.“COVID-19 is 30th disaster for us. Right now, 300+ volunteers in India and around 150 volunteers in US are engaged just with helpdesk,” said Katoch in answer to how Sewa International mobilizes support and aid so efficiently and effectively in a short period of time “COVID-19 is not the first disaster for Sewa International. Gujrat Earthquake in India in 2001 and Hurricane Katrina in USA in 2005 were the first disaster that we mobilized our volunteers. Since then, we have worked on all major disasters including Hurricane Harvey in Houston, IRMA, Nepal earthquake, Tamilnadu, Kerala and Uttarakhand floods. Sewa International has been able to generate donations in 25 countries under ‘Help India’ campaign. 14,000+ Sewa International and its partner organizations volunteers are engaged in COVID-19 relief activities in India. 1000s of concentrators are procured and distributed across all states in India. 40,000+ oximeters are being distributed. Trying to setup 100 oxygen generation plants across India. Beside India, medical equipments are being sent to Nepal, Trinidad, Surinam, Guyana,” he noted.
Sewa International Nepal in collaboration with its partner organizations initiated thier first COVID isolation center in Aggrawal Kendra in Kathmandu, Nepal on Monday, May 17, which was inaugurated by Vinay Mohan Kwatra, the Indian Ambassador to Nepal. The COVID Care Center has 22 rooms that accommodate two patients each. It also has three big dormitories that house more than 80 beds. If required, bed capacity can be increased to 150 in these dormitories. Sewa International has also started work in three other places in Nepal where food and basic medicines are being distributed to people in need.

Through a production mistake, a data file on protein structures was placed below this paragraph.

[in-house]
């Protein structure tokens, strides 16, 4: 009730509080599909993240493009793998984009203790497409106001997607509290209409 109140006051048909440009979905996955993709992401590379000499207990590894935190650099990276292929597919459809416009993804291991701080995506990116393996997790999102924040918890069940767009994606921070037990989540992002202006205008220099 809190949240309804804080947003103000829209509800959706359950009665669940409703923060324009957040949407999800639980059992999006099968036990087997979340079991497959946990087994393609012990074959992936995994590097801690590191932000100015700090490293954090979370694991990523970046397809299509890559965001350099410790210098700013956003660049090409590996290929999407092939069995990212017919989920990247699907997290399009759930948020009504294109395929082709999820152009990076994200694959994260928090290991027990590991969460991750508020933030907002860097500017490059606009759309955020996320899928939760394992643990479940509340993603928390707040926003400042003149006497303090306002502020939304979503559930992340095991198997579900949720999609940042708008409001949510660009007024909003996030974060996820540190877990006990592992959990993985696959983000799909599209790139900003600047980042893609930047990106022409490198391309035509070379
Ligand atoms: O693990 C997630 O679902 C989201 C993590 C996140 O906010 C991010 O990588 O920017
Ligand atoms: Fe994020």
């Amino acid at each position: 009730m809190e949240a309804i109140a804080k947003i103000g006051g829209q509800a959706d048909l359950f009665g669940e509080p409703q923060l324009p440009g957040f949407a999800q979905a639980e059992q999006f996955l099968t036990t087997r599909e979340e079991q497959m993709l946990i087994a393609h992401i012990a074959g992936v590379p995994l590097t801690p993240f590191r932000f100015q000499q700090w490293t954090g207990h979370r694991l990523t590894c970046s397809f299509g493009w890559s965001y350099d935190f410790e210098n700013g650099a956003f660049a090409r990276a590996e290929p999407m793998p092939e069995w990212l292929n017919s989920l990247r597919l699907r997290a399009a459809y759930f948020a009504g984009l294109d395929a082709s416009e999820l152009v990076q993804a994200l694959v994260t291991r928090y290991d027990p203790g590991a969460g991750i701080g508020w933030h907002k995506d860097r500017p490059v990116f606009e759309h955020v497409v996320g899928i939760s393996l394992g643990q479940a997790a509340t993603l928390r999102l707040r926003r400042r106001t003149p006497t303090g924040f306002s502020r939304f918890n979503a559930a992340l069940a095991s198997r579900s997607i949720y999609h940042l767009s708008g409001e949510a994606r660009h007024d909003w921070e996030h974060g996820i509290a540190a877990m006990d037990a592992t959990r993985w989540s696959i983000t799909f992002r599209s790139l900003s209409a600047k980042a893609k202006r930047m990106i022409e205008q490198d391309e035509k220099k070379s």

Sewa International (www.sewausa.org) is a 501 (c)(3) Hindu faith-based charitable nonprofit that works in the areas of disaster recovery, education, and development. Sewa has 43 Chapters across the USA and serves regardless of race, color, religion, sex, age, disability, or national origin.
BAPS Charities fortified its efforts throughout its global network and partner organizations through various avenues including fundraisers, and supply of critical material and equipment which aided partner hospitals in India. Staff and volunteers at each of various BAPS locations are working towards providing intensive care services including ventilators, oxygen, and contemporary and appropriate medical therapy to the most critically ill to providing humanitarian support with meals and other daily necessities to all those affected by the pandemic. The BAPS Pramukh Swami Hospital at Surat houses 150 beds, BAPS Yogiji Maharaj Hospital Amdavad houses 50 beds, BAPS Shastriji Maharaj Hospital Atladara (Vadodara) houses 135 beds, and BAPS Hospital Botad houses 60 beds. As of May 14, 2021, these hospitals have successfully treated and discharged 3,518 individuals. In addition to these four locations, volunteers are working in collaboration with the GMERS Hospital from Gotri, which has set up a temporary 500-bed facility in Atladara (Vadodara).
Funds collected by BAPS Charities throughout the world are also being used to further procure oxygen concentrators and other essential equipment and approved medicines to continue supporting those in need. Thus far, BAPS Charities have donated 1,035 oxygen concentrators and 600 oxygen cylinders that were distributed in Gujarat, New Delhi, Haryana, Rajasthan, Punjab.
Jigar Patel, local volunteer for BAPS Charities added, “The pandemic has affected hundreds of thousands in India and continues to cause much suffering. BAPS Charities continues its efforts to alleviate some of that pain and suffering. We appreciate the confidence and trust that many of our supporters have instilled in this effort to provide medical care, supplies, equipment and other much needed help.”
BAPS Charities is a global charity active in nine countries across five continents. Volunteers drive its efforts, dedicating a portion of their lives in selfless service of others, both in their local neighborhoods as well as globally.